By Robert Mattson, Director of Marketing for Talent Management, ADP®
Big Data has been the buzz phrase in nearly every business conversation in 2012—and it is expected to be that much hotter in 2013.
But what does it mean to HR practitioners and how does it affect how they execute their HR functions?
Short answer: It means a lot.
So, what is Big Data? It is defined as the potential knowledge locked in the estimated terabytes, petabytes and exabytes of information that is being created daily and stored throughout the cloud.
While many associate this information with traditional business functions, it is important to remember that HR hasn’t been left out of the data party. In fact, HRIS systems have stored enough core employee information on recruiting, performance, compensation, succession and learning to fill up hard drives in cloud servers around the globe.
The ADP National Employment Report (visualized here as an infographic) is a good example of this, which indicated that 162,000 private sector jobs were added to the economy in September. That statistic—drawn from hundreds of thousands of data elements—is Big Data.
But how do we obtain knowledge and insight from all of this Big Data? What are the limits to what Big Data can supply us with? And does Bigger—and even Biggest—Data exist?
To answer these questions, let’s begin by defining Big, Bigger and Biggest Data as it pertains to HR:
- Big Data: All the HR related data that is available regarding past and present employees
- Bigger Data: A collection of more than one company’s Big Data that acts as a benchmark for analyzing information
- Biggest Data: All the Big Data available that can help answer questions beyond the scope of HR and into the realm of traditional business
One example of Big Data is when HR seeks to answer a key question that is being asked daily by companies all over the world: “Where do our top performers come from?” Whether they come from a particular college, geographical region or other third-party company is immaterial. The fact is that the company would have to break down silos in order to answer the question, and then the data would have to be related. This is the first—and most simple—level of Big Data for HR.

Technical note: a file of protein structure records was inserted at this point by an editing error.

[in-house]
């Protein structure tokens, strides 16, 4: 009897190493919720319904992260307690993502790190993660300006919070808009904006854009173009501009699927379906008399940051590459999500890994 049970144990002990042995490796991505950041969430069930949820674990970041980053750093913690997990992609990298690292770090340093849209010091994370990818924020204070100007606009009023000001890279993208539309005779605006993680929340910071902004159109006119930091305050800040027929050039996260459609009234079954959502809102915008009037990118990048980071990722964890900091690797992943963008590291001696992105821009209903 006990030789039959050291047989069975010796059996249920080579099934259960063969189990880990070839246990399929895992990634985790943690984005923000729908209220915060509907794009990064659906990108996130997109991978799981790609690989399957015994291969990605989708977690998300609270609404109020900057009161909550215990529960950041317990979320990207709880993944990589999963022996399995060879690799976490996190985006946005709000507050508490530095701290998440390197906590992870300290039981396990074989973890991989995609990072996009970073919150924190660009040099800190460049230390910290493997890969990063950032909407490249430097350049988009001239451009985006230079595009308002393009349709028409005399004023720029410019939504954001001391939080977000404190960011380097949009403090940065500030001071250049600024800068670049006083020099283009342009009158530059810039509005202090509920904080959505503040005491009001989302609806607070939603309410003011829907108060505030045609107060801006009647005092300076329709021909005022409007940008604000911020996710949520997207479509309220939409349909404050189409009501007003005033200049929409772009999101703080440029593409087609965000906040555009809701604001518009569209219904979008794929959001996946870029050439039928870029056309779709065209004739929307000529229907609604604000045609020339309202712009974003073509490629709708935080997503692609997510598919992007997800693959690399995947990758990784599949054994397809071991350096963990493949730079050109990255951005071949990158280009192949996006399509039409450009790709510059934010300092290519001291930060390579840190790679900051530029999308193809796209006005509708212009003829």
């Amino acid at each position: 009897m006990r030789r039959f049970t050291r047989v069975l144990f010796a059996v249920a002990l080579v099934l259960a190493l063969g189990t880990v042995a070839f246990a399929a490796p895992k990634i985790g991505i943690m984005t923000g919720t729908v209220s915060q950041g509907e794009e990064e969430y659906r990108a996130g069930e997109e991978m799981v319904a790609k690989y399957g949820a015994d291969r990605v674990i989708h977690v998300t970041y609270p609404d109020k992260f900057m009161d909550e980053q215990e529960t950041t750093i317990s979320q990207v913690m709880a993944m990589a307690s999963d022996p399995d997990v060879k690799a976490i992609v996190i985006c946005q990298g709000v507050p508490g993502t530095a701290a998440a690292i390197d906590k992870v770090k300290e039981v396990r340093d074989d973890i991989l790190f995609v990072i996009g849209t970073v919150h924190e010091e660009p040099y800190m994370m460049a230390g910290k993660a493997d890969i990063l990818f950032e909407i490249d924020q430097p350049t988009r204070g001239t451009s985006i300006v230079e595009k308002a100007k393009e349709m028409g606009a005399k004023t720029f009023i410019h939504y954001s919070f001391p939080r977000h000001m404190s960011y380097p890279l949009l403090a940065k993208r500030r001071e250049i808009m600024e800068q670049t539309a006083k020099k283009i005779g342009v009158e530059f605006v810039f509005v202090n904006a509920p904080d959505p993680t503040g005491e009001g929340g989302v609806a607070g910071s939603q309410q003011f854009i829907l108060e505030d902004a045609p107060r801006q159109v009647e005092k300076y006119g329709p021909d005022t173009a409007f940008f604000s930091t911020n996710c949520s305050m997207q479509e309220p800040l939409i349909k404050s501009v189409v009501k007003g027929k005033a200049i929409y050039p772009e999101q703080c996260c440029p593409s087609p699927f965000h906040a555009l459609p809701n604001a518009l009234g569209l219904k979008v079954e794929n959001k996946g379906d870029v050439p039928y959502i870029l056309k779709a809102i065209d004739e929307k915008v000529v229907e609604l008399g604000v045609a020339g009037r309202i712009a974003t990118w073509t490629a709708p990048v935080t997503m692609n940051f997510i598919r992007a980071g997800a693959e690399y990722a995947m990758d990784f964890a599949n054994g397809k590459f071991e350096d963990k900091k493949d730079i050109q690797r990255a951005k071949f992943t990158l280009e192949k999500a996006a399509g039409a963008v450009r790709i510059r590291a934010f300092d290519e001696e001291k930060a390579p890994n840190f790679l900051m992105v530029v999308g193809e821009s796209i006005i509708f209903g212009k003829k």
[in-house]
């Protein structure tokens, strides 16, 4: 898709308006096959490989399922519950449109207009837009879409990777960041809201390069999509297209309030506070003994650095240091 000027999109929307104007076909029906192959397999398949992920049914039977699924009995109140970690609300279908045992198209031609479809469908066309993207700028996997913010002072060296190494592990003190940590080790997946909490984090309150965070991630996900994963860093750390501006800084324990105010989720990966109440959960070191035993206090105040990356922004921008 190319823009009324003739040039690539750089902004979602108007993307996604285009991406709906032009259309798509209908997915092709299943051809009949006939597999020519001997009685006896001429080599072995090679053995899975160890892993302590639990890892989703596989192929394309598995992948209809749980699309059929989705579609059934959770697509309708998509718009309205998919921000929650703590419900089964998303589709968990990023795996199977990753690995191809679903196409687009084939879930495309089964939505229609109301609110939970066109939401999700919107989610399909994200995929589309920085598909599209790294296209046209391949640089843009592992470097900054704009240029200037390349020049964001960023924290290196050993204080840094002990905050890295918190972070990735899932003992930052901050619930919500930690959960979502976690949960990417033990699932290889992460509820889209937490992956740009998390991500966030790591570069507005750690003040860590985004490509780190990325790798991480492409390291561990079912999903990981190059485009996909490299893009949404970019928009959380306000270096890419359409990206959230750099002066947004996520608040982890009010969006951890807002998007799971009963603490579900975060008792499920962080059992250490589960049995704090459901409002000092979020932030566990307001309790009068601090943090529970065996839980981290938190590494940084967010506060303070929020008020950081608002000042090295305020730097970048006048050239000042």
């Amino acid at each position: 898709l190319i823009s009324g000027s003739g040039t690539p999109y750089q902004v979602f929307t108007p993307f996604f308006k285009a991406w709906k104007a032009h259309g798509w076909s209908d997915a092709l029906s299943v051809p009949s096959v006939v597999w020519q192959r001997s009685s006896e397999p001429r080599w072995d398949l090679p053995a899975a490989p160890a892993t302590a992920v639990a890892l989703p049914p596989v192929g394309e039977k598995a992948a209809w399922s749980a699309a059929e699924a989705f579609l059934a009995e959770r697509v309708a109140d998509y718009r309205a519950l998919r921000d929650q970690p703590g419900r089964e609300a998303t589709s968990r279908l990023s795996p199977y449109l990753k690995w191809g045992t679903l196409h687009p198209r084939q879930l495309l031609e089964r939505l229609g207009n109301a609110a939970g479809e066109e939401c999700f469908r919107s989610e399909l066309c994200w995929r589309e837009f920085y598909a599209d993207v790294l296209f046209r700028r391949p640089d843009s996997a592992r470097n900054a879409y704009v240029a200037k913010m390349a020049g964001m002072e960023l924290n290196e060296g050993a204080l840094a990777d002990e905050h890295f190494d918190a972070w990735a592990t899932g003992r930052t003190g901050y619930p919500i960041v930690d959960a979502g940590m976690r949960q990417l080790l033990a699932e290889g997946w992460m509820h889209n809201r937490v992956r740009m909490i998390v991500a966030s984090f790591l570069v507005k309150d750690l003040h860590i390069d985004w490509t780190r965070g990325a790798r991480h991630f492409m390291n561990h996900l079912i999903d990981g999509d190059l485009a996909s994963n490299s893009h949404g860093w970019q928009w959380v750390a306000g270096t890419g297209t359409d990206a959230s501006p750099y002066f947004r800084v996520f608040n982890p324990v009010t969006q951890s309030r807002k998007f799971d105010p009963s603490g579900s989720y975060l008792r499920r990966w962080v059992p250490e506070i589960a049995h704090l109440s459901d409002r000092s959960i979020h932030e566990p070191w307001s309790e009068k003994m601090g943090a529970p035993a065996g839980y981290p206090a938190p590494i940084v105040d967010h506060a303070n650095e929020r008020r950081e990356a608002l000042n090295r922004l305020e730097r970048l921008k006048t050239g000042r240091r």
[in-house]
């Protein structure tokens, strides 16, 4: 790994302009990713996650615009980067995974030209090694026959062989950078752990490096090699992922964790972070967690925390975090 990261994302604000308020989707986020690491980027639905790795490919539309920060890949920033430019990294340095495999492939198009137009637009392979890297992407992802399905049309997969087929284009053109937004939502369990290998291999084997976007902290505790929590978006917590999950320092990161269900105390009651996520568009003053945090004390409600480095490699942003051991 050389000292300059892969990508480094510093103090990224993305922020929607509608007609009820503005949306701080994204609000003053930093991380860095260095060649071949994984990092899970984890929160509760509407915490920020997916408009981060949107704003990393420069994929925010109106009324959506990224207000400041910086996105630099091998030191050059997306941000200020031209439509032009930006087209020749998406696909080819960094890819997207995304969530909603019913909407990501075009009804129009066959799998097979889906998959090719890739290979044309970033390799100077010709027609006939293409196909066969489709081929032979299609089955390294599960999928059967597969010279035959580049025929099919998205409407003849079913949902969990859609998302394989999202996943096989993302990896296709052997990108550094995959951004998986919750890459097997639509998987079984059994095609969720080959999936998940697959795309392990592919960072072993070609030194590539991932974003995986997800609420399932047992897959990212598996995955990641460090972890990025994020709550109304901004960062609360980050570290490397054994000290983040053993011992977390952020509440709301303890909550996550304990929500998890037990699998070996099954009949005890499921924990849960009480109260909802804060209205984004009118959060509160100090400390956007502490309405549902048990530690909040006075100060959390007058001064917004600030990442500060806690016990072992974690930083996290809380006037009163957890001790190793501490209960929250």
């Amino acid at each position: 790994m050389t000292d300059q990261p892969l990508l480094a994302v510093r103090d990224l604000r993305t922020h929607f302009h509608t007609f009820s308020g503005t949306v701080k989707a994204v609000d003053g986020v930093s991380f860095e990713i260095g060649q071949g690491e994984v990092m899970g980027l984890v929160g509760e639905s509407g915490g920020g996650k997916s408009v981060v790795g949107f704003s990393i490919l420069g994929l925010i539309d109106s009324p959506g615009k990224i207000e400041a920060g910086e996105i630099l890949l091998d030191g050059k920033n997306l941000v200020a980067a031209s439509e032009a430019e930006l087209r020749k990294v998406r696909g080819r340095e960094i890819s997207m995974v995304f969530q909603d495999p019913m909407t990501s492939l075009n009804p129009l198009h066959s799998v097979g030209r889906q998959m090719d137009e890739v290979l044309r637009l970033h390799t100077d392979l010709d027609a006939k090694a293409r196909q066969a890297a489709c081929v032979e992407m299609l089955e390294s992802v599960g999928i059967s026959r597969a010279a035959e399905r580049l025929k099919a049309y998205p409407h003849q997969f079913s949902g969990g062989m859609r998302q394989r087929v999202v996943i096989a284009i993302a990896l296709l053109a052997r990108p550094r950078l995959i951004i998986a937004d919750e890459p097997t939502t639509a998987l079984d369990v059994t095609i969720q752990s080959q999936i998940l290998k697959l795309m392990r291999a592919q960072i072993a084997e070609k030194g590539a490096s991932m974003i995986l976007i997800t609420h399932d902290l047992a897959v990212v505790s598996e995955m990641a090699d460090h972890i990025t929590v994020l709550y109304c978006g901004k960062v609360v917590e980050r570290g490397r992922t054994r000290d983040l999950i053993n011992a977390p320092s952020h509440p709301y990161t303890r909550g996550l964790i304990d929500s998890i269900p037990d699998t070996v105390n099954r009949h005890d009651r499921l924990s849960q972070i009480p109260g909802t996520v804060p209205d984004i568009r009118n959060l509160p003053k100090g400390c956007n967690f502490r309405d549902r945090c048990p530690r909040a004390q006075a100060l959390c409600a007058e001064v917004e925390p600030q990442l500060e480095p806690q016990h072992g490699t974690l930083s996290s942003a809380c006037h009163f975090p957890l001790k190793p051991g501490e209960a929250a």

Bigger Data is the next logical step because it requires gaining access to a wider world of HR data. For example, an HR VP would probably be interested in the answer to the following question: “If we pay new employees at 75 percent of the salary range instead of 50 percent, would we get the type of talent that would make us more successful?”
There are numerous questions that have to be answered before the core question can even be attempted. What is the salary range? What is the dollar value of the 50 percent and the 75 percent? Are the people that are being hired for the positions at your competitors better performers? These questions add complexity, but they also increase potential for greater insight and more reward.
Biggest Data can break out of the HR domain altogether. Suppose there is a market analysis that says a new mine will open in 2015 that could supply vital raw materials a company needs for its product in Peru. Does that mean that it should staff a new factory in Peru? What will the talent market look like in Peru for skilled labor and management? Will current managers move there for a short or long term assignment? Biggest Data can help answer these types of questions.
With organizations only able to digest approximately 5 percent of the data they have today, the challenge of Big, Bigger and Biggest Data is daunting.
However, unlocking its mystery could lead to Big rewards—all it requires is the wherewithal to seek the answers and embrace Big Data as the key to successful business outcomes.
Robert Mattson, director of marketing for ADP’s Talent Management division, is a 20-plus year veteran of the enterprise software space, and has been focusing on talent management for the past 10 years. An in-demand speaker, Robert has presented numerous webinars and at several national industry events and user conferences nationwide. Prior to taking on his role at ADP, he held management positions at Workscape, Applix, Eprise Inc., Interleaf and Allaire Corporation. Robert's articles have appeared in Employee Relations Today, Workspan, Talent Management Magazine and the Compensation Handbook, 5th Edition (published by McGraw-Hill).